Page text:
The importance of proper protocols and maintenance for ovens
Jean Chiha, CDT
Over the course of evaluating more than 150 different zirconia materials at temperatures between 1,450°C and 1,600°C, I have learned that sintering protocols are always important in getting the best out of these materials. Laboratories need to evaluate what they need in a sintering oven—temperatures, programs, longevity, and maintenance—before starting their research.
Latest Developments in Sintering Ovens: In 2020, most new sintering ovens can be connected to a computer, whether wired or via Wi-Fi, allowing updated sintering programs to be downloaded directly into the oven.
There also have been improvements in software programs for sintering zirconia based on the temperatures and times needed for optimal output. Most oven manufacturers use two companies for white boards and heating elements, so the real difference comes down to software. Zirconia manufacturers have gotten smarter with their recommended sintering programs, knowing that slower times are required for grain growth, which produces translucency—though it is also important to note that excessive translucency can appear gray in the mouth, requiring microlayering of the incisal edge in some situations.
Another feature I find useful in some new models is that they use 220 V power, making them slightly faster than ones with 110 V.
What to Know When Purchasing: Cost-effective can be is expensive. If you buy a cheap sintering oven, you are not going to have good results; the same goes for off-market options.
Laboratories need to monitor the temperatures at which they need to sinter. What is the maximum temperature capability of the heating element compared to the maximum programmable temperature? For example, if the maximum programmable firing temperature is 1,500°C, then using an oven with a heating element that has a maximum temperature of 1,530°C is not ideal. Running at 97% capacity puts a lot of stress on the oven. The heating elements can wear quickly, increasing the margin for error when operating.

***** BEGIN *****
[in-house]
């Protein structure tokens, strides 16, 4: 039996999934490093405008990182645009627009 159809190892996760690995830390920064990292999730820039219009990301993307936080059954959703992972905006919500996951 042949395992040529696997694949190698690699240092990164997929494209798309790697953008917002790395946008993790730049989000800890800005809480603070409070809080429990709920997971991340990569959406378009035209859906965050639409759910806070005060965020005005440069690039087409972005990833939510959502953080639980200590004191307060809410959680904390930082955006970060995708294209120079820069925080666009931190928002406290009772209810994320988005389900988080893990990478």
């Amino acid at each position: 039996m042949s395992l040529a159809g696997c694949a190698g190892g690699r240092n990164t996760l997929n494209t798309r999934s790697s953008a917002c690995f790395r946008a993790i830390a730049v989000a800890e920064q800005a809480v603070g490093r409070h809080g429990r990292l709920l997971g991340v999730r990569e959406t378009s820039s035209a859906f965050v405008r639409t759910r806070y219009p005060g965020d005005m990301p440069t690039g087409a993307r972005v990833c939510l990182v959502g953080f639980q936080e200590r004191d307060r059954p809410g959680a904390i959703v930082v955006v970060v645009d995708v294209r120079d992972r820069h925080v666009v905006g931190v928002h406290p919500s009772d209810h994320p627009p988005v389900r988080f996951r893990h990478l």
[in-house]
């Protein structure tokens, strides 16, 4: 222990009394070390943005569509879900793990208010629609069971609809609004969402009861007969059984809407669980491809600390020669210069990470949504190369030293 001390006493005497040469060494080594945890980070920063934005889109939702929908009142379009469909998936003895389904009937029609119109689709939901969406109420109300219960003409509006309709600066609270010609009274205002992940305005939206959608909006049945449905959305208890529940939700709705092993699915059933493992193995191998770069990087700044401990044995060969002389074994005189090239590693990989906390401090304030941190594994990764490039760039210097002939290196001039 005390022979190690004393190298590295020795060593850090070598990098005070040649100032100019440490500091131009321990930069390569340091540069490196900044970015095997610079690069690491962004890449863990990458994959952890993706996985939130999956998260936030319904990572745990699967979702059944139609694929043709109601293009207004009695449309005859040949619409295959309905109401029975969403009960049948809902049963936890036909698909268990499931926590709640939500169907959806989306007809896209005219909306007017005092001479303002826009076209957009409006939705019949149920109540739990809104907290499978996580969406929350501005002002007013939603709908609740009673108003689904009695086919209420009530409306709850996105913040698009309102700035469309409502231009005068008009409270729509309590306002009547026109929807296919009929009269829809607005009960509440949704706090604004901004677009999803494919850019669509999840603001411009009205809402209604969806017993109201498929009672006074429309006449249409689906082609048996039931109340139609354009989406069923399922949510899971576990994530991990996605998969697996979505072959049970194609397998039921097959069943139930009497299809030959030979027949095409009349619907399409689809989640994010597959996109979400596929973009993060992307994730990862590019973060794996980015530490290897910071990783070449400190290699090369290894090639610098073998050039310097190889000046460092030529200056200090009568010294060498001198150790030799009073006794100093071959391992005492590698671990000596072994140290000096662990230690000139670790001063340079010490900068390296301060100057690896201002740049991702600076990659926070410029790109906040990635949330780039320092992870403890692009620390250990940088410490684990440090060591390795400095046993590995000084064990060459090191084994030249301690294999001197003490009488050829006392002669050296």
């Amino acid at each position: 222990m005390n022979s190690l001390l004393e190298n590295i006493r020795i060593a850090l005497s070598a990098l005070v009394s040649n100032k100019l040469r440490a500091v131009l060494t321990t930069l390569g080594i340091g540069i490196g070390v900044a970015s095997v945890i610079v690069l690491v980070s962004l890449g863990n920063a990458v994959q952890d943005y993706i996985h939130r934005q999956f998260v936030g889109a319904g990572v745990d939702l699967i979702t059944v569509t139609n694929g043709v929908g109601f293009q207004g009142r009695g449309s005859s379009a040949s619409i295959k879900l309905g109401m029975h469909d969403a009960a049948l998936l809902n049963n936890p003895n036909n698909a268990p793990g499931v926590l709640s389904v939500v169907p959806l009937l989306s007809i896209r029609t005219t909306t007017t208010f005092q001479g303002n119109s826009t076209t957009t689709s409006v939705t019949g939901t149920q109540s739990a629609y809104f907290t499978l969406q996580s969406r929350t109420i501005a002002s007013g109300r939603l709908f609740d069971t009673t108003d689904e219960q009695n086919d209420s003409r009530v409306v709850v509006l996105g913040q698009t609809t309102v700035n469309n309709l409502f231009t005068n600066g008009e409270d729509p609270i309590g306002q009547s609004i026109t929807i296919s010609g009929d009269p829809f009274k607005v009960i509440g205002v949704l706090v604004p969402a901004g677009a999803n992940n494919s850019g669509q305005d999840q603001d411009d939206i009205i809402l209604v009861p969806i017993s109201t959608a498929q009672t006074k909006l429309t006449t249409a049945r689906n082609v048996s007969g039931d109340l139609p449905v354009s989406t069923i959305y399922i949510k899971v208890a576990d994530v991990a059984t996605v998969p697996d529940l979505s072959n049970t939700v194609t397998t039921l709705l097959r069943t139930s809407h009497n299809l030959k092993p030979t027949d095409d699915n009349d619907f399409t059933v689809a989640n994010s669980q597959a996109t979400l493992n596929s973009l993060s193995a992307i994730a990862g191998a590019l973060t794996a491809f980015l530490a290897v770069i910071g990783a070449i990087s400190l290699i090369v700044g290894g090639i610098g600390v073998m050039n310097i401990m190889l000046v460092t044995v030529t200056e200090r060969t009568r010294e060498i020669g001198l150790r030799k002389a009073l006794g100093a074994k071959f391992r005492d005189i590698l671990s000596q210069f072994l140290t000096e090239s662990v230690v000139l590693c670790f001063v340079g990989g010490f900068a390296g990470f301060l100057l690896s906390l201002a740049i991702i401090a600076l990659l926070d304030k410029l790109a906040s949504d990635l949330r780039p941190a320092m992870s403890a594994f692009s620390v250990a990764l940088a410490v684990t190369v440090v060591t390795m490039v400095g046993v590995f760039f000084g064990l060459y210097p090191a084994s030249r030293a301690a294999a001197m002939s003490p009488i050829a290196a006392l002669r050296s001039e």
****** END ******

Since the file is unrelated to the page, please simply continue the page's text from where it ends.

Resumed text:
Consistent firing for repeatable results is the goal. Regular maintenance is necessary to keep that consistency, and some expenses are associated with that. Laboratories that have been using the same sintering oven for years but not maintaining it should consider purchasing a new one. Those with heavy use should be replaced about every 3 years to ensure the utmost consistency and reliability. Sintering ovens do hard work and their parts have limitations. Taking care of them and even replacing them regularly is the only way to help ensure consistent performance and results.
How to Get the Most Out of Your Oven: The first and most important thing to do with a new sintering oven is to follow the manufacturer instructions for use and maintenance. You must follow protocol.
So many laboratories all over the world do not pay attention to those details. They do not use the tabs to check the temperatures, so they do not know how well their ovens are reaching and maintaining the temperatures needed. Calibrate temperatures regularly—including the very first sintering cycle. Following instructions is critical even for the tabs used to detect temperatures. You cannot take a tab and just throw it in an oven. The manufacturer authorized you to use this tab based on a certain process so you can detect the temperature.
The same is true of oven cleaning and maintenance. I follow a protocol when testing new zirconia in my laboratory. I purge my oven first, clean everything (including the heating element), and use a tab to check the temperature. I run one cycle after, and then I test the product. After I finish, I repeat the process before the next test.
With heavy use, heating elements typically must be replaced after approximately 3 years. When that time arrives, always consider replacing with original parts.
Buy based on what this oven can do for you. It should help you provide a consistent end product.
About the Author
Jean Chiha, CDT, is the owner of North Star Dental Laboratories and Milling Center in Santa Ana, California.